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Surge in kidnappings paralyzes embassies in Iraq

BAGHDAD, Iraq—A new wave of kidnappings has sent shockwaves through the diplomatic and business communities in Baghdad, virtually shutting down most embassies and thwarting Prime Minister Iyad Allawi's efforts to drum up international support for his fledgling government.

Insurgents on Monday kidnapped two Jordanian drivers, the latest in a string of kidnappings, the most brazen of which was the daylight seizure of a heavily guarded Egyptian diplomat on Friday who was released unharmed Monday.

The latest hostage-takers, an Islamic militant group calling itself the Mujahedeen Corps, repeated now-familiar conditions for the release of the Jordanians: Their employer must cease work in Iraq or the men are dead within 72 hours, according to a video shown on Arabic-language satellite television. Similar demands were made for many of the 13 hostages grabbed by guerrillas in the past week.

The kidnapping epidemic underscores the inability of Iraqi and U.S. security forces to rein in an increasingly sophisticated insurgency that's turned to hostage-taking as a high-profile way of spreading their militant views and derailing political and reconstruction progress in Iraq.

Allawi has beseeched nations not to bow to kidnappers' demands and was furious with the Philippines for its decision last week to withdraw its tiny peacekeeping force from Iraq to spare the life of a Filipino captive.

Citizens from at least 20 nations have fallen prey to kidnappers in recent months. Nearly 70 people have been seized and at least four were beheaded.

The current hostages include two Pakistani drivers for a Kuwaiti-based firm who were abducted Friday, and three Kenyans, three Indians and an Egyptian who worked as truck drivers and were kidnapped together Wednesday. On Monday, their captors extended a deadline to give the employer of the drivers time to meet their demands.

The abduction Friday of a heavily guarded senior Egyptian diplomat, however, moved the hostage crisis to a new level. Mohammed Helmi Qutb was snatched as he left a mosque in Baghdad; his captors said he was targeted because Egypt agreed to send security experts to aid the new Iraqi government.

He was released late Monday, apparently after the captors realized Egypt wasn't sending troops to Iraq, according to wire reports. Shortly before he was released, the Arabic-language satellite news channel Al Jazeera read a statement from the militants saying they had decided to release Qutb because he was a religious man and had good morals.

But foreign envoys were clearly shaken by the kidnapping. Even though their stately embassies are protected by massive concrete walls in upscale neighborhoods, foreign diplomats were hesitant even to respond to reporters' questions. More armed guards and armored vehicles were visible Monday. There was no sign of consular staff.

The Egyptian, Syrian, Jordanian and United Arab Emirates embassies were shuttered. A Vietnamese embassy spokesman grimaced when asked about the hostage crisis and quickly showed journalists the door. A Pakistani envoy was first willing to address the hostage situation, but declined five minutes later after consulting with senior embassy officials. An Iraqi worker at the Hungarian mission said the staff must first "study" media requests.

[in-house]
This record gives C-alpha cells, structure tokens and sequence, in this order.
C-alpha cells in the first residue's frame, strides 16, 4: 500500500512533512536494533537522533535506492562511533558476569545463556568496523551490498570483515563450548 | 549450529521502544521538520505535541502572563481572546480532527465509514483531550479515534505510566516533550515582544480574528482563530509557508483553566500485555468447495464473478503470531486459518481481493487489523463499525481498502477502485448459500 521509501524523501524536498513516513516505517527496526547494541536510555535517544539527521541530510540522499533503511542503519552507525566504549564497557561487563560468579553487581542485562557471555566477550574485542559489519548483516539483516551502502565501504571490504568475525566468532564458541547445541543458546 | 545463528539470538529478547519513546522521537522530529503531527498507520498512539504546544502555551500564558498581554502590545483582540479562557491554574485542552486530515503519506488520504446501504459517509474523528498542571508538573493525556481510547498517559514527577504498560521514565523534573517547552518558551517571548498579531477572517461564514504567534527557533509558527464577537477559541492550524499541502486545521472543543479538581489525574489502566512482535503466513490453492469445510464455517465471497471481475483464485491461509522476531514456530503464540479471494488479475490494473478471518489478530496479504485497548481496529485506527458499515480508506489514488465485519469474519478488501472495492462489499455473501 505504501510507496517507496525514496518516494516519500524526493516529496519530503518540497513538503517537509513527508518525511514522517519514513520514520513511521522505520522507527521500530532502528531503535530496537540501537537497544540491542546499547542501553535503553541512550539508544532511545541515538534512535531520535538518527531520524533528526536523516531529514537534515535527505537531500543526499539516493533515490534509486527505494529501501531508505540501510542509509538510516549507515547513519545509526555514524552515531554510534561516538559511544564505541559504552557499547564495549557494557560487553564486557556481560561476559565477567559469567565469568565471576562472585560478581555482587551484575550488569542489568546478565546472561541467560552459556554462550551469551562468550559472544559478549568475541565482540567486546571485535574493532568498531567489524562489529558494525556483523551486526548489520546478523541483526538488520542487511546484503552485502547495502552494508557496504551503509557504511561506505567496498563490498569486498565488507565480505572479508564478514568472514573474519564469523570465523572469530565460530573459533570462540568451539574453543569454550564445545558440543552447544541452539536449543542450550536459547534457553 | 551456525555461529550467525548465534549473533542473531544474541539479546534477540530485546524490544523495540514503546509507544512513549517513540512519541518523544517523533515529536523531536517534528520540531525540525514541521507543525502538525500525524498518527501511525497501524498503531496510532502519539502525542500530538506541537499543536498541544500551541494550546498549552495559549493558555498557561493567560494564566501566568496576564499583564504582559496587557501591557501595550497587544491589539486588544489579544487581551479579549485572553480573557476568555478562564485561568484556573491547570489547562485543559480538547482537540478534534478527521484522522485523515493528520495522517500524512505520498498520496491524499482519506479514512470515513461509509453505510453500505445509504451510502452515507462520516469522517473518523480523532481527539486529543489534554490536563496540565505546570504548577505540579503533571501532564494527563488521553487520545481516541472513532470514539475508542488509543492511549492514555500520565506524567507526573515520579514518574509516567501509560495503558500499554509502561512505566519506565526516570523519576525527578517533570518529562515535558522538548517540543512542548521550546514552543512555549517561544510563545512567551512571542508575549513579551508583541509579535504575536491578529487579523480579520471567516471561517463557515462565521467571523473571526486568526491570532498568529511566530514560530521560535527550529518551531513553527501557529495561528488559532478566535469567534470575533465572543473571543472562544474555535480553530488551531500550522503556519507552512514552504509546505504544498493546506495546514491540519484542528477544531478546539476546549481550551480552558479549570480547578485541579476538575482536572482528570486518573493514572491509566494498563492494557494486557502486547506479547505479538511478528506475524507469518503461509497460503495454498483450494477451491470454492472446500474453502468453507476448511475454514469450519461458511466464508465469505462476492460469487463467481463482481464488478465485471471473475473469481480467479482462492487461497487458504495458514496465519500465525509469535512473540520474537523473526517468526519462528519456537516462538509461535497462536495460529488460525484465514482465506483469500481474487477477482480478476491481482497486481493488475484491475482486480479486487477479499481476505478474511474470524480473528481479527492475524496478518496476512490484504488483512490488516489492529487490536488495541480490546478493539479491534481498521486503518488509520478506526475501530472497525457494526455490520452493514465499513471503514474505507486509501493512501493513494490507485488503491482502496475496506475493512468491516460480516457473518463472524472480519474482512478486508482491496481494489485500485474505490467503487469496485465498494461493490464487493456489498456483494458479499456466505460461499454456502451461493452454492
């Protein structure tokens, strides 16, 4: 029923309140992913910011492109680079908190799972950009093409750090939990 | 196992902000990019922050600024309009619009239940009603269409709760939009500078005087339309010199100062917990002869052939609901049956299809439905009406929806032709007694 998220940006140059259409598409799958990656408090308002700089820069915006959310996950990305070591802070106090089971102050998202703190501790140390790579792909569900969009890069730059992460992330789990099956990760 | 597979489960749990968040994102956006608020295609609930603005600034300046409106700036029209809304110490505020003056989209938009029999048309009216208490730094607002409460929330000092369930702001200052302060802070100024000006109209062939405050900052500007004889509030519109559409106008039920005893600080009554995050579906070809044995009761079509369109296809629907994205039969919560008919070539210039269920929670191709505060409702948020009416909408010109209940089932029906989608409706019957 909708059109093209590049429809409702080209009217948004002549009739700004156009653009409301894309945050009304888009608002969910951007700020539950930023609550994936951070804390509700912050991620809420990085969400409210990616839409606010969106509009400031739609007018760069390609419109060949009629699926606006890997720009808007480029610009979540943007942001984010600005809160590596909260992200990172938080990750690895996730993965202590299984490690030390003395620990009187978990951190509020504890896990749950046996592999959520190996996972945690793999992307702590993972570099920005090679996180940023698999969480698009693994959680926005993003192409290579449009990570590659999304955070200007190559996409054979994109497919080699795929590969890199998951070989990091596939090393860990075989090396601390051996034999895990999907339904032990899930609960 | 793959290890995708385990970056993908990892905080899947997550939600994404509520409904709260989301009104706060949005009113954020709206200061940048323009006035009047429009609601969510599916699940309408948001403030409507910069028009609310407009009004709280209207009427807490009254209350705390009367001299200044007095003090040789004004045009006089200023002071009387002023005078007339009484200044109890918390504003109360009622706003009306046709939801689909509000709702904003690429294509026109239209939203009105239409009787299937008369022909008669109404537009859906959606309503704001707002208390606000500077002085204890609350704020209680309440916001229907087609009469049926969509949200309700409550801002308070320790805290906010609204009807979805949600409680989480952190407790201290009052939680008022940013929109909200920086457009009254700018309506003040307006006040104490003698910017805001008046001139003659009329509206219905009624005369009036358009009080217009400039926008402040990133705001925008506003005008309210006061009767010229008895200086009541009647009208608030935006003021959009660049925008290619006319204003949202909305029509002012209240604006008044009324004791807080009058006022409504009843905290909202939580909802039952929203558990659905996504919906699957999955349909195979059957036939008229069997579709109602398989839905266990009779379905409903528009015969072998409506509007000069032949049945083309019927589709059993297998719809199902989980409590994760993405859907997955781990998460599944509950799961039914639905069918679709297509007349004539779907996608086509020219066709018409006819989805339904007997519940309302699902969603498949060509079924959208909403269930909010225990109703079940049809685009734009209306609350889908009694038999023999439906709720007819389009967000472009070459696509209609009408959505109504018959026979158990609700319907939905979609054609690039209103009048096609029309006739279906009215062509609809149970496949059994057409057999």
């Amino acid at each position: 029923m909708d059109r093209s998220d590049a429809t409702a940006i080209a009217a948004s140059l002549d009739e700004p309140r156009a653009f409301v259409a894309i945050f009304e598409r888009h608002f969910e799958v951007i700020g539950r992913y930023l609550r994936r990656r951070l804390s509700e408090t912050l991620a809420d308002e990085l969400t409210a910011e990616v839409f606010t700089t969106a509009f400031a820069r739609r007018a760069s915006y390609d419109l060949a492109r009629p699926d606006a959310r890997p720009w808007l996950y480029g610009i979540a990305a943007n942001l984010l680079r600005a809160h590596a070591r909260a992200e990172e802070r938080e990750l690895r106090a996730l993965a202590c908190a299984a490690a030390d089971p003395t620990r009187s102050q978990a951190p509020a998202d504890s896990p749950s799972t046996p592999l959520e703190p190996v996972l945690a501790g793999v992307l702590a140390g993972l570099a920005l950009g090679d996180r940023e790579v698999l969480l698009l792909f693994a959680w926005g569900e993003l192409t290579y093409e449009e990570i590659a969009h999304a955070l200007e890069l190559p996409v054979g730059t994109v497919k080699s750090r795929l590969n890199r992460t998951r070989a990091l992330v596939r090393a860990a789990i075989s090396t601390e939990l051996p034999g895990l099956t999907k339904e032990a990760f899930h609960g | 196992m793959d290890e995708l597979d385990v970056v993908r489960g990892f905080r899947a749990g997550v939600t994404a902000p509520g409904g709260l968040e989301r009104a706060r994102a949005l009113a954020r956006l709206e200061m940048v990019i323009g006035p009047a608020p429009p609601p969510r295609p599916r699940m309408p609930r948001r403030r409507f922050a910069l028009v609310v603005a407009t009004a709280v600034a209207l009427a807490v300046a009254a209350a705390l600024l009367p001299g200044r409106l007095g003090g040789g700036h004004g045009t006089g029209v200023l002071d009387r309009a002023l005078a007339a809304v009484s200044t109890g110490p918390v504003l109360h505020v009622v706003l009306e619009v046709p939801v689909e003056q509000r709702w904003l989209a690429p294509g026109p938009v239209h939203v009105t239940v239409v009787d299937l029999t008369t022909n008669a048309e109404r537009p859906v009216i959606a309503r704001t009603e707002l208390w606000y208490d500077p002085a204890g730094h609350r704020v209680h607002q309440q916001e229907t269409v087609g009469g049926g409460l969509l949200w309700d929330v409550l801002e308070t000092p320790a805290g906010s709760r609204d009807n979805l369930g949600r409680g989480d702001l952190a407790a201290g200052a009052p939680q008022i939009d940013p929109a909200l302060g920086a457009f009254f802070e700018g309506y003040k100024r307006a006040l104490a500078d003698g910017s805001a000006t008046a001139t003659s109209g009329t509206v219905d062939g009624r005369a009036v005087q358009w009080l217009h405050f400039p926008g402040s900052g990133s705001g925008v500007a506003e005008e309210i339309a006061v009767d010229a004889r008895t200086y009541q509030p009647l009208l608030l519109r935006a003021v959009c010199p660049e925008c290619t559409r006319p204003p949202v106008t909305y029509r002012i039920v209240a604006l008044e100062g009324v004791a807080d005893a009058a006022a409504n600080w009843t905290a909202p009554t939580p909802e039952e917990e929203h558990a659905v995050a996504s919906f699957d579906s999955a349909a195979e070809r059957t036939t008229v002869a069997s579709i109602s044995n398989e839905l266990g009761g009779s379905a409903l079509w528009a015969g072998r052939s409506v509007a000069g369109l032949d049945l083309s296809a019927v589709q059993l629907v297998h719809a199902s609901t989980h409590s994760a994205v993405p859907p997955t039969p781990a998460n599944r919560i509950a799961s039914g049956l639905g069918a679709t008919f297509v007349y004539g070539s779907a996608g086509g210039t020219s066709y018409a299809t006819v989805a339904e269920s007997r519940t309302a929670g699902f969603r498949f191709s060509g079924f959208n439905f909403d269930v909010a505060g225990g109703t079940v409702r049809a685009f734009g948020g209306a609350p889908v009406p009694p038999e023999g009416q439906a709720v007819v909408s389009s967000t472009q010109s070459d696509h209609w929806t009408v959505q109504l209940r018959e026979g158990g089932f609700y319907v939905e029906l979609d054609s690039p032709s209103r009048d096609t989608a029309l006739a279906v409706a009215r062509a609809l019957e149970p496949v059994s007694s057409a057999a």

At the German embassy, no Germans were available for comment. An Iraqi guard, who was relaying media requests by radio to the embassy staff behind locked doors, was more than happy to offer his observations.

"They are now terrified," said the guard, who identified himself only as Raed. "They receive no guests, not even journalists. They've started to suspect everybody. Their movements are restricted to a minimum."

Allawi government officials denounced the Philippines' decision and urged other governments to not bow to the kidnappers' demands.

"This phenomenon is contrary to the values of Iraqi society and the principles of Islam," interim Iraqi Deputy Prime Minister Barham Saleh told the al Arabiya satellite channel Monday. "We will strongly confront these criminal networks and act to release these innocent people."

But violence continued to escalate throughout the country.

An Iraqi woman, her child and an Iraqi guard were killed in a suicide car bombing outside a U.S. base near the northern city of Mosul, according to the U.S. military. Three American soldiers and two Iraqi security guards were wounded. The car was packed with mortar shells, but they didn't detonate, preventing more devastation, the military said.

Gunmen assassinated a senior Interior Ministry official and two of his bodyguards as he left his home in Baghdad. Musab al Awadi was in charge of tribal affairs at the ministry.

Insurgents also opened fire on five female laundry workers employed by the American company Bechtel in the southern port city of Basra. Two women were killed and two others wounded, according to news reports.


(Knight Ridder Newspapers special correspondent Saleem Khalaf contributed to this report.)


(c) 2004, Knight Ridder/Tribune Information Services.